Location: Plant Science Research2009 Annual Report
1a. Objectives (from AD-416)
Objective 1: Develop germplasm and determine genetic and biological processes that regulate forage use for bioenergy and livestock production. Sub-objective 1.1. Identify genes and breeding strategies to be used for alfalfa improvement. Sub-objective 1.2. Improve energy availability from forages by modifying genetic, metabolic, and developmental processes that control cell wall synthesis and breakdown. Sub-objective 1.3. Identify and utilize mechanisms to improve nutrient uptake in Medicago spp. Objective 2: Develop and evaluate crop management strategies to increase use of perennial forages for livestock and bioenergy, and to protect the environment. Sub-objective 2.1. Develop management practices and systems to optimize alfalfa composition and biomass yield for the efficient production of liquid fuels and syngas. Sub-objective 2.2. Evaluate strategies to reduce root and foliar disease in alfalfa. Sub-objective 2.3. Develop and test management strategies to expand the role of alfalfa and other perennial forages in protecting water quality.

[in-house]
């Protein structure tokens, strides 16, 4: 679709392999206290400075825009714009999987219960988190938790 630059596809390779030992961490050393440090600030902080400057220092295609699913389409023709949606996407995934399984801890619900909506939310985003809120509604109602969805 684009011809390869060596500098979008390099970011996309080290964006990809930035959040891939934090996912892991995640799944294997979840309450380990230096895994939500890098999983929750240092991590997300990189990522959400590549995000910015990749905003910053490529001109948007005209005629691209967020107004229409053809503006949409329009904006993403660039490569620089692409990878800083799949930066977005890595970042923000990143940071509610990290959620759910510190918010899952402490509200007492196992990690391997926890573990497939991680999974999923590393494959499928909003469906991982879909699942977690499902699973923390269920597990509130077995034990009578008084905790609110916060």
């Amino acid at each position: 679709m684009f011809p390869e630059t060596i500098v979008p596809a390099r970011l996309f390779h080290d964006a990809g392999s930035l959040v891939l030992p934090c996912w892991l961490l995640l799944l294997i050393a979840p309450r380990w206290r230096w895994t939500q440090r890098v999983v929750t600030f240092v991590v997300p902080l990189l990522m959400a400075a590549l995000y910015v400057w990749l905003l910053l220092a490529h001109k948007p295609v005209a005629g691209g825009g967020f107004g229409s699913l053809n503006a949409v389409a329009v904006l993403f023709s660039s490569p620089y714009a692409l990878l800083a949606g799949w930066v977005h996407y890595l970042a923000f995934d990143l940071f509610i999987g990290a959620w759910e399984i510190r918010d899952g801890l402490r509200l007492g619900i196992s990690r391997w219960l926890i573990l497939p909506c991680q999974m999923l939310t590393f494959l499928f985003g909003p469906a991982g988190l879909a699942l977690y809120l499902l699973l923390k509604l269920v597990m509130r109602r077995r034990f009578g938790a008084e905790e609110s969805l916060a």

1b. Approach (from AD-416)